The demand for competent computer programmers is higher than ever. The good news is that anybody with access to a computer has the tools needed to learn how to program. While there isn’t any bad news, per se, there is still one major dilemma that people new to programming often face: where in the world do I begin? Relax, take a deep breath, and take one step at a time. That first step should be picking a single programming language to learn before worrying about anything else.
Picking a language to start with requires a bit of meditation. Ask yourself why it is that you want to program. Is your goal to make a career out of computer programming, or are you merely looking to have some fun tinkering around with web design? The language you decide to learn first should reflect the ultimate outcome you wish to see.
It’s never too late to learn programming, no matter what your age may be. Some programmers start in their teens, others start in their late 60s. There is no age limit when it comes to picking up a life skill as bountiful as programming.
While it certainly helps to have a degree in Computer Sciences when looking for a career in programming, it is not a requirement. By keeping track of accomplishments in a portfolio, you can amaze potential employers with your programming skills. You might not be able to land a career at a big corporation right off the bat, but if you are talented enough, smaller outfits are more willing to hire a great programmer without a degree. From there, it’s possible to work your way up by continually proving growth and accomplishments.
Just how much money do programmers make on average? According to the Bureau of Labor Statistics, the most recent median pay for programmers is $74,280 a year. Not bad for middle-ground.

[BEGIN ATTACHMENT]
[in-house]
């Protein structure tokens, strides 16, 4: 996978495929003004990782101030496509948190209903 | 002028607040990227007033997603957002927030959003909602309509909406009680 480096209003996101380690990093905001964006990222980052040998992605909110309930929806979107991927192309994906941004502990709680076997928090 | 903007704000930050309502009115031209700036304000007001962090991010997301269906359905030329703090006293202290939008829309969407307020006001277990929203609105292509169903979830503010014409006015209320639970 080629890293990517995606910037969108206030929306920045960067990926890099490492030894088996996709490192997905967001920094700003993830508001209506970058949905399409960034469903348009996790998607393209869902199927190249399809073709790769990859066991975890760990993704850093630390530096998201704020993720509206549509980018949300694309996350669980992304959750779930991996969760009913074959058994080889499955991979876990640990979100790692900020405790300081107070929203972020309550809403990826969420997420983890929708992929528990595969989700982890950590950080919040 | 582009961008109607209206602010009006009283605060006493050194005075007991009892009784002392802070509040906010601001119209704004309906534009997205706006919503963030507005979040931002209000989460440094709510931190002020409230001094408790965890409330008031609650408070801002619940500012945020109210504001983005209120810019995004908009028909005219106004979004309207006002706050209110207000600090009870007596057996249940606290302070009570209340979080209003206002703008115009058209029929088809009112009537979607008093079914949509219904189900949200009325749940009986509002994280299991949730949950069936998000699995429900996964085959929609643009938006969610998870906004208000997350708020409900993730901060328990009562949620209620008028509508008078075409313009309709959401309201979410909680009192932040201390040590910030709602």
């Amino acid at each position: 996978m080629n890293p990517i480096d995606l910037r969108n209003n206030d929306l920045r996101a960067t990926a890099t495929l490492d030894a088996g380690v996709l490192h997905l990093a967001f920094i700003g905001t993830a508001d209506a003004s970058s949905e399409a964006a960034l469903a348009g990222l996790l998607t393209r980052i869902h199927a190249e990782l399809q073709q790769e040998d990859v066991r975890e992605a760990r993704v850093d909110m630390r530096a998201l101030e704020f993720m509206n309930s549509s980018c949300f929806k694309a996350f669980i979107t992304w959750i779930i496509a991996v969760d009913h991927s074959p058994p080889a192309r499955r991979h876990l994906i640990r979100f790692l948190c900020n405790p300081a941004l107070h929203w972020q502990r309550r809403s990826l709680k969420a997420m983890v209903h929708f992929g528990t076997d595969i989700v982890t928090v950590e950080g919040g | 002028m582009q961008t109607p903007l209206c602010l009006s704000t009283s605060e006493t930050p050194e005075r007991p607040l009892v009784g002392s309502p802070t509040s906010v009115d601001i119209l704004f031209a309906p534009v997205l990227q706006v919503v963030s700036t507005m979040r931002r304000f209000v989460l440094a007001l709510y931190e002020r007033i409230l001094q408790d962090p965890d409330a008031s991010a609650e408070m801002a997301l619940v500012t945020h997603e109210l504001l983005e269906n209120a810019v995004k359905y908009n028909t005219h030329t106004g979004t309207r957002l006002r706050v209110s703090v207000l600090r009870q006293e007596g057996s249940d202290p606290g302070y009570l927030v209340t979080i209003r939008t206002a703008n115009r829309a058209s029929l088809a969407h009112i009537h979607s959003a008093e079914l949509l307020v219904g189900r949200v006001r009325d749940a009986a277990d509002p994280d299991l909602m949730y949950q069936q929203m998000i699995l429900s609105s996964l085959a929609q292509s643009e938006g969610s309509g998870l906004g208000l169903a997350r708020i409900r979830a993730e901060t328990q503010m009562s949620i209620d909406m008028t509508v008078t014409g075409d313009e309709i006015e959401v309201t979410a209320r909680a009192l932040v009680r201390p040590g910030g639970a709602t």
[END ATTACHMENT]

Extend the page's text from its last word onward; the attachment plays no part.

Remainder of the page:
Remember, it is important to focus on one language at a time. You don’t want to get bogged down learning a variety of syntax at once. Don’t worry about a second language until you feel confident with your first.
So if you’re interested in learning programming but aren’t sure what language will best suit you, here’s a list of the five best languages for first-time learners.
Developed by Guido van Rossen in the ‘80’s, Python is notorious for being one of the best languages for beginners because it is relatively easy to learn. It’s a perfect language for people who are finding themselves discouraged with some of the harder-to-learn languages like C or Java, because most of the hang-ups that frustrate new programmers (like forgetting a bracket or a semi-colon) can be overlooked in Python. Essentially, it knows what you meant to code, but won’t make you feel bad about minor slip-ups. Because of this, coding with Python is silky smooth and a lot fun. It’s easy to get a lot of coding done quickly with this language.
One of the truly greatest perks of working with Python is that it’s completely open-sourced and free. If you have access to a computer, you can feasibly learn Python. What’s even better is that it has a great online community that offers scores of tutorials and other learning tools. The program is straightforward enough that there aren’t many variable solutions to mistakes, so troubleshooting usually involves just a quick Google search for a helpful answer.
Python may not teach the fundamentals the way C or Java do, but it will give you the satisfaction of actually getting work accomplished, which in the long run may be what keeps a potentially great programmer from giving up.